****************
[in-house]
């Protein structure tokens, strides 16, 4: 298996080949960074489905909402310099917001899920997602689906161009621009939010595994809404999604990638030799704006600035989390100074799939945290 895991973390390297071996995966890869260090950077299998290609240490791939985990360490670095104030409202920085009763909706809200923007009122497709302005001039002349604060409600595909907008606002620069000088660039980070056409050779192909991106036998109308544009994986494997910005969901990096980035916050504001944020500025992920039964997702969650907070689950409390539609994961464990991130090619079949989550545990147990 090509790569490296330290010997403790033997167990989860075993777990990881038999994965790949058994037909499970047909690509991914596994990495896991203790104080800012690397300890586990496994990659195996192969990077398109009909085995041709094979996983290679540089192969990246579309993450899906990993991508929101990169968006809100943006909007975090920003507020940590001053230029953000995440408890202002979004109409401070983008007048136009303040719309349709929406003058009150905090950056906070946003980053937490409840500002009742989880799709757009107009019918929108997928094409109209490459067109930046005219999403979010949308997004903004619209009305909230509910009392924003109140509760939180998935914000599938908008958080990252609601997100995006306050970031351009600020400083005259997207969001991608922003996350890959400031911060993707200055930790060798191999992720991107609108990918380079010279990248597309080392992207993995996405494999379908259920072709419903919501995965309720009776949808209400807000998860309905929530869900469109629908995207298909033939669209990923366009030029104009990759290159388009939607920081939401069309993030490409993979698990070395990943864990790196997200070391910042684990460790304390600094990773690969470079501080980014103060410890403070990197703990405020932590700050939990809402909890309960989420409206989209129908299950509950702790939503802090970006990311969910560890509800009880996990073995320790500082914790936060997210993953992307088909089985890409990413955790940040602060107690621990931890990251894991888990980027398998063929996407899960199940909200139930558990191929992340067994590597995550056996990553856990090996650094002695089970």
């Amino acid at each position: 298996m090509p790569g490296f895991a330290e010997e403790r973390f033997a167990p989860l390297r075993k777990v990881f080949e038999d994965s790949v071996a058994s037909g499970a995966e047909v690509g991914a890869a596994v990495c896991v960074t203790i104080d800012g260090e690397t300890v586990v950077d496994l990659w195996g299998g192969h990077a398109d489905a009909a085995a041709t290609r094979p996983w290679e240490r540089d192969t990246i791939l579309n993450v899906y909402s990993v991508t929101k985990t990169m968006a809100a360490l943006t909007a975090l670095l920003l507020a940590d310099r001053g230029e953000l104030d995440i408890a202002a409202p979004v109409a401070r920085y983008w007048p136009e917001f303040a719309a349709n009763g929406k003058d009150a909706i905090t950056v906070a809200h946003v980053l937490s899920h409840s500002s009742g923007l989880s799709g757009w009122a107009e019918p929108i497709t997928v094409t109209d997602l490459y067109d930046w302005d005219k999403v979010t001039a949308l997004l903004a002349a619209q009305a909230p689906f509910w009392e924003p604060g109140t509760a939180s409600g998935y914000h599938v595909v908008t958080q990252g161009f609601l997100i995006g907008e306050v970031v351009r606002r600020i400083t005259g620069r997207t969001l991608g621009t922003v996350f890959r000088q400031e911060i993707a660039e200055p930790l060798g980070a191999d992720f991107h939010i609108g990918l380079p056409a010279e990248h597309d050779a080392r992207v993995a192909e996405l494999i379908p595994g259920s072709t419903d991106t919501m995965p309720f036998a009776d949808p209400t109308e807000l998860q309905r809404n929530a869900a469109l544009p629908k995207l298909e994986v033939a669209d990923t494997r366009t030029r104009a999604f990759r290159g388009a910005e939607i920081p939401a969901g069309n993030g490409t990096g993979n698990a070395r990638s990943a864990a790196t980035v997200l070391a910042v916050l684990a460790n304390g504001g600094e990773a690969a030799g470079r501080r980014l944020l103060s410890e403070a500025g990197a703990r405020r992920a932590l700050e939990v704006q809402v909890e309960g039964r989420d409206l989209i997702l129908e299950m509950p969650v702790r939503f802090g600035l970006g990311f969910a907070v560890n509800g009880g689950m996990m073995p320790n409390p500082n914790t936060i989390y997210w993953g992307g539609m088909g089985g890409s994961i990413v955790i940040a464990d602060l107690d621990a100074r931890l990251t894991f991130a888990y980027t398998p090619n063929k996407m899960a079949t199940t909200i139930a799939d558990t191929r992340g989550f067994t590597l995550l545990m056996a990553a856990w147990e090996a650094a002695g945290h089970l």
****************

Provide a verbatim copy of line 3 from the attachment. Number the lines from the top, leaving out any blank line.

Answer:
């Amino acid at each position: 298996m090509p790569g490296f895991a330290e010997e403790r973390f033997a167990p989860l390297r075993k777990v990881f080949e038999d994965s790949v071996a058994s037909g499970a995966e047909v690509g991914a890869a596994v990495c896991v960074t203790i104080d800012g260090e690397t300890v586990v950077d496994l990659w195996g299998g192969h990077a398109d489905a009909a085995a041709t290609r094979p996983w290679e240490r540089d192969t990246i791939l579309n993450v899906y909402s990993v991508t929101k985990t990169m968006a809100a360490l943006t909007a975090l670095l920003l507020a940590d310099r001053g230029e953000l104030d995440i408890a202002a409202p979004v109409a401070r920085y983008w007048p136009e917001f303040a719309a349709n009763g929406k003058d009150a909706i905090t950056v906070a809200h946003v980053l937490s899920h409840s500002s009742g923007l989880s799709g757009w009122a107009e019918p929108i497709t997928v094409t109209d997602l490459y067109d930046w302005d005219k999403v979010t001039a949308l997004l903004a002349a619209q009305a909230p689906f509910w009392e924003p604060g109140t509760a939180s409600g998935y914000h599938v595909v908008t958080q990252g161009f609601l997100i995006g907008e306050v970031v351009r606002r600020i400083t005259g620069r997207t969001l991608g621009t922003v996350f890959r000088q400031e911060i993707a660039e200055p930790l060798g980070a191999d992720f991107h939010i609108g990918l380079p056409a010279e990248h597309d050779a080392r992207v993995a192909e996405l494999i379908p595994g259920s072709t419903d991106t919501m995965p309720f036998a009776d949808p209400t109308e807000l998860q309905r809404n929530a869900a469109l544009p629908k995207l298909e994986v033939a669209d990923t494997r366009t030029r104009a999604f990759r290159g388009a910005e939607i920081p939401a969901g069309n993030g490409t990096g993979n698990a070395r990638s990943a864990a790196t980035v997200l070391a910042v916050l684990a460790n304390g504001g600094e990773a690969a030799g470079r501080r980014l944020l103060s410890e403070a500025g990197a703990r405020r992920a932590l700050e939990v704006q809402v909890e309960g039964r989420d409206l989209i997702l129908e299950m509950p969650v702790r939503f802090g600035l970006g990311f969910a907070v560890n509800g009880g689950m996990m073995p320790n409390p500082n914790t936060i989390y997210w993953g992307g539609m088909g089985g890409s994961i990413v955790i940040a464990d602060l107690d621990a100074r931890l990251t894991f991130a888990y980027t398998p090619n063929k996407m899960a079949t199940t909200i139930a799939d558990t191929r992340g989550f067994t590597l995550l545990m056996a990553a856990w147990e090996a650094a002695g945290h089970l």